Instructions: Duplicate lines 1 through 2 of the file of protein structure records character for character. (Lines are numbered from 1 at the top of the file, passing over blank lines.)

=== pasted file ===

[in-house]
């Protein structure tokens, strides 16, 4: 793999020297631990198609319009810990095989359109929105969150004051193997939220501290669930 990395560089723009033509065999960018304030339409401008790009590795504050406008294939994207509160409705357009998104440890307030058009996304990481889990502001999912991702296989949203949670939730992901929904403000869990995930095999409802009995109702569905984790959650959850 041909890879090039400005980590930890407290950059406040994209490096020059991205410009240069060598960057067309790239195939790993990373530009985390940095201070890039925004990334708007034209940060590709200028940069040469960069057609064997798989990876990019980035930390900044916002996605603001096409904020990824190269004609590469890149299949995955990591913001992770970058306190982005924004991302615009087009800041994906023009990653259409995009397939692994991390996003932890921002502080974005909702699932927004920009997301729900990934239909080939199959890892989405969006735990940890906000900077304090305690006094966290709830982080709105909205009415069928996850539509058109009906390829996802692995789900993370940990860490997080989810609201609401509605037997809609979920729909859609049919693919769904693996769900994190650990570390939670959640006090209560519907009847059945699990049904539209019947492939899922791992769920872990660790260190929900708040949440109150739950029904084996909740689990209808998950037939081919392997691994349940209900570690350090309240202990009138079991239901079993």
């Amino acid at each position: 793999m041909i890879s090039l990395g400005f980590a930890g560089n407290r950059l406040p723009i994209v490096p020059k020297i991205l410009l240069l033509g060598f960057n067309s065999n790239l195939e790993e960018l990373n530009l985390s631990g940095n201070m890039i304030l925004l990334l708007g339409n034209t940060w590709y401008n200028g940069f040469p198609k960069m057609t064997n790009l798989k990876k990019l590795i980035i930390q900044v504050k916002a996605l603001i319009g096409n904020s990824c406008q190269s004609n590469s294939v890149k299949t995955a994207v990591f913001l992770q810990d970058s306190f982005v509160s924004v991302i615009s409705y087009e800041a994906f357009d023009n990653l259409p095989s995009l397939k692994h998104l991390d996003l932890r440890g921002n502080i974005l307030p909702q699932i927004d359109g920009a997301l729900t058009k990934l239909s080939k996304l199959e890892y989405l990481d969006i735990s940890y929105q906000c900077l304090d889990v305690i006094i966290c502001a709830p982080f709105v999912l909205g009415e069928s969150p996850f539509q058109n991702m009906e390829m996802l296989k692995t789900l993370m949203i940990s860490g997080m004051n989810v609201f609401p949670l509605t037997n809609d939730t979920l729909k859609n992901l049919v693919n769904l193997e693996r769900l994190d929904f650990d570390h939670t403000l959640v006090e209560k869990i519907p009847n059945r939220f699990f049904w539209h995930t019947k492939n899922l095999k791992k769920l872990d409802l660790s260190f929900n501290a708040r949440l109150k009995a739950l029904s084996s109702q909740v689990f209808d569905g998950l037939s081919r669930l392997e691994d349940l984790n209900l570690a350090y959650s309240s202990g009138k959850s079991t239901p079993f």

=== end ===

[in-house]
């Protein structure tokens, strides 16, 4: 793999020297631990198609319009810990095989359109929105969150004051193997939220501290669930 990395560089723009033509065999960018304030339409401008790009590795504050406008294939994207509160409705357009998104440890307030058009996304990481889990502001999912991702296989949203949670939730992901929904403000869990995930095999409802009995109702569905984790959650959850 041909890879090039400005980590930890407290950059406040994209490096020059991205410009240069060598960057067309790239195939790993990373530009985390940095201070890039925004990334708007034209940060590709200028940069040469960069057609064997798989990876990019980035930390900044916002996605603001096409904020990824190269004609590469890149299949995955990591913001992770970058306190982005924004991302615009087009800041994906023009990653259409995009397939692994991390996003932890921002502080974005909702699932927004920009997301729900990934239909080939199959890892989405969006735990940890906000900077304090305690006094966290709830982080709105909205009415069928996850539509058109009906390829996802692995789900993370940990860490997080989810609201609401509605037997809609979920729909859609049919693919769904693996769900994190650990570390939670959640006090209560519907009847059945699990049904539209019947492939899922791992769920872990660790260190929900708040949440109150739950029904084996909740689990209808998950037939081919392997691994349940209900570690350090309240202990009138079991239901079993």